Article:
Five unusual things you will see in Orioles-White Sox game with no crowd

  • David Whitlock

Oriole Park is in the middle of the volatile situation
Credit: Evan Habeeb-USA TODAY Sports

Overshadowed by a State of Emergency within the city, Major League Baseball and the City of Baltimore made the prudent move to close access to the public into Oriole Park at Camden Yards for Wednesday’s afternoon tilt against the Chicago White Sox.  The decision was driven by the riots associated with a death of Freddie Gray in police custody.  Games scheduled for Monday and Tuesday were cancelled after riots erupted around the Sunday Orioles game.  The situation deteriorated on Monday with the funeral of Mr. Gray further evoking anger and emotion from those feeling that Mr. Gray’s death was wrong.  In today’s society, it’s hard to imagine a baseball game with no crowd.  Sure, teams like the Cleveland Indians, Tampa Bay Rays, and Houston Astros have drawn in the “thousands” in recent years, but no crowd?  What will this look like?  Here are five things that you might not expect, but will very likely be seen if you watch on TV.

1) There will be some people in the crowd

The game is closed to the public, but there are a number of credentialed personnel who will likely be there.  Staff of one or both of the teams.  Scouts.  Media.  Guests of the teams.  So when you look in the stands, it won’t be a game played as if the stands are completely closed.  You will see people strewn about.  In the hundreds.

2) You’ll hear dugout chatter

Much like your local little league baseball or softball field, players are constantly chattering support for their players, talking smack to get in the heads of opposing pitchers, and in general, just supporting one another.  Now the dull background noise of the crowd will not be there to drown it out.  This also means players talking trash might be recognizable by the opposing team.  Think playground basketball trash talk.

3) Keep the dub button handy

Professional athletes have been known to use swear words from time to time.  Sometimes a field microphone catches it over the crowd noise.  Without crowd noise, it will be hard to hide.  I hope the truck guy with the job of dubbing any questionable language is paying attention (games are a few seconds delayed for this reason).  He won’t have much downtime!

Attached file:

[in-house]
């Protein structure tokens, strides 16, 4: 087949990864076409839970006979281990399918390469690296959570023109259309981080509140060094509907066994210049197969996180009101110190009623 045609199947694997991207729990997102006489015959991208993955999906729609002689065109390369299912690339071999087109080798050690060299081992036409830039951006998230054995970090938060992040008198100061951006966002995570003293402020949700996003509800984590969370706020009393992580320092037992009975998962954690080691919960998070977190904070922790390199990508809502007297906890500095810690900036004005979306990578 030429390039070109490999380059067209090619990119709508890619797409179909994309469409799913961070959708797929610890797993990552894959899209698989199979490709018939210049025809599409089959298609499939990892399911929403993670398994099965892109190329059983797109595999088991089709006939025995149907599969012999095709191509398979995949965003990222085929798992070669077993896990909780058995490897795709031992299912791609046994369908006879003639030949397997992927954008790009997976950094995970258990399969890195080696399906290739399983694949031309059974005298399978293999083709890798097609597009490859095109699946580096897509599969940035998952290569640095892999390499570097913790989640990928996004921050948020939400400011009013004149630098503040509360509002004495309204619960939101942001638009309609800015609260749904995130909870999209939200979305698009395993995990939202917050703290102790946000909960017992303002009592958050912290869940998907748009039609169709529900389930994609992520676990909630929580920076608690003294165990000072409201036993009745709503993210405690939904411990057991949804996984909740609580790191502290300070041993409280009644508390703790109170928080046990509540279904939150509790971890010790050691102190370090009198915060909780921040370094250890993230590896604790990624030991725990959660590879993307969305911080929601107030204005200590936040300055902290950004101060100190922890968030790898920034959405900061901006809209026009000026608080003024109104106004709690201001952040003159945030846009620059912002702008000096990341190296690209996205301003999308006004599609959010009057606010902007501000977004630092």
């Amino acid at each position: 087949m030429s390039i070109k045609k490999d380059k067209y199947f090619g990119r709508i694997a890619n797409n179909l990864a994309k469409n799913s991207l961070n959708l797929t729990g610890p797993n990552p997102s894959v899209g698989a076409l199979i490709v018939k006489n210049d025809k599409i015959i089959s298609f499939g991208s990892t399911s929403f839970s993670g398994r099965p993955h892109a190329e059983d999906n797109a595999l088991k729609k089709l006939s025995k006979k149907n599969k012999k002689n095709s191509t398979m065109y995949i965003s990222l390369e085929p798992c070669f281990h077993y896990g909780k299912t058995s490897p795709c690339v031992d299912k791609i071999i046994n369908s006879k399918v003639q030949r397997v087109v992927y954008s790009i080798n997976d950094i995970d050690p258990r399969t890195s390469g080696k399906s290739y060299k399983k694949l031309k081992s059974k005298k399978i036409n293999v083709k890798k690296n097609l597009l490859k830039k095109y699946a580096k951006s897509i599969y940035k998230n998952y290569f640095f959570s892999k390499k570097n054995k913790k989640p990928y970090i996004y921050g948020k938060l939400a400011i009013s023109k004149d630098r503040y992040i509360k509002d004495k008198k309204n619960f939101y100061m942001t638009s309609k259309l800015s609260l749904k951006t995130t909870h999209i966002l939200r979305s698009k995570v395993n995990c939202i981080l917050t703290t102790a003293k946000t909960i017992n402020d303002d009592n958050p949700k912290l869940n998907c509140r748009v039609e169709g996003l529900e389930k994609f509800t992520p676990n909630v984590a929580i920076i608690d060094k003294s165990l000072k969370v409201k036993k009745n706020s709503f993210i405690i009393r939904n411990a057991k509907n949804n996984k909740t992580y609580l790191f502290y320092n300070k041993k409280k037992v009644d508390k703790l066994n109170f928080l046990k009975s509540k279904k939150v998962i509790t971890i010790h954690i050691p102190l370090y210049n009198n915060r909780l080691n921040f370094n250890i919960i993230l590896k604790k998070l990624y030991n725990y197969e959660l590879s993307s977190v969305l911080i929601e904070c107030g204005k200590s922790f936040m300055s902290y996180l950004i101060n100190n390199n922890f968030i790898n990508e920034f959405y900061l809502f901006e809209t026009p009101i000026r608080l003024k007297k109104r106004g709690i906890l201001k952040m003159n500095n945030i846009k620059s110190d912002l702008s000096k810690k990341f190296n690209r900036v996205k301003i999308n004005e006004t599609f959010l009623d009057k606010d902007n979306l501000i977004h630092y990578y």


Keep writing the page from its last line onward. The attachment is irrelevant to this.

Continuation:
4) Field communication

Another thing more transparent without crowd noise would be talk on the field.  Think about the infield reminding each other that the play is at second.  Watch for the bunt.  He’s tagging up.  All that stuff.  It will be like your local softball game.  All will be heard.

5) Walk up music? Introductions? Announcements?  TBD.

So with just a few hundred fans in the stands, is there a PA guy?  Does he play walk-up music for the benefit of the player?  Sometimes those announcements are made for the media.  I bet they happen anyway.  Kind of surreal.

Who knows really what to expect, except the unexpected.  It will be a surreal environment in Oriole Park at Camden Yards tomorrow.  Kind of like their city has been since the riots ensued.

Note that this weekend’s Orioles-Rays series has been moved to Tampa.  Might also have about no crowd there since no pregame sales and Rays.

– David Whitlock

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David Whitlock

David Whitlock - manager

David (a.k.a. Longhorndave or lhd_on_sports) joined the staff late in the 2012 season and moved to Site Manager in early 2013. A lifelong Houston Astros fan (and mini-season ticket holder for 9 years) he attends 20+ games per year. A statistics freak, David still keeps score the "old fashioned way" on occasion (and has kept manual score of World Series games since 1986 and retains the sheets). He was a featured guest weekly on the Phil Naessens Show. He is also a Texas Longhorns alumnus and huge football and baseball fan of his alma mater. When he isn't watching or writing about baseball, he works as a contractor at NASA Johnson Space Center. He lives by the mantra "a bad day at the ballpark is better than a good day anywhere else."

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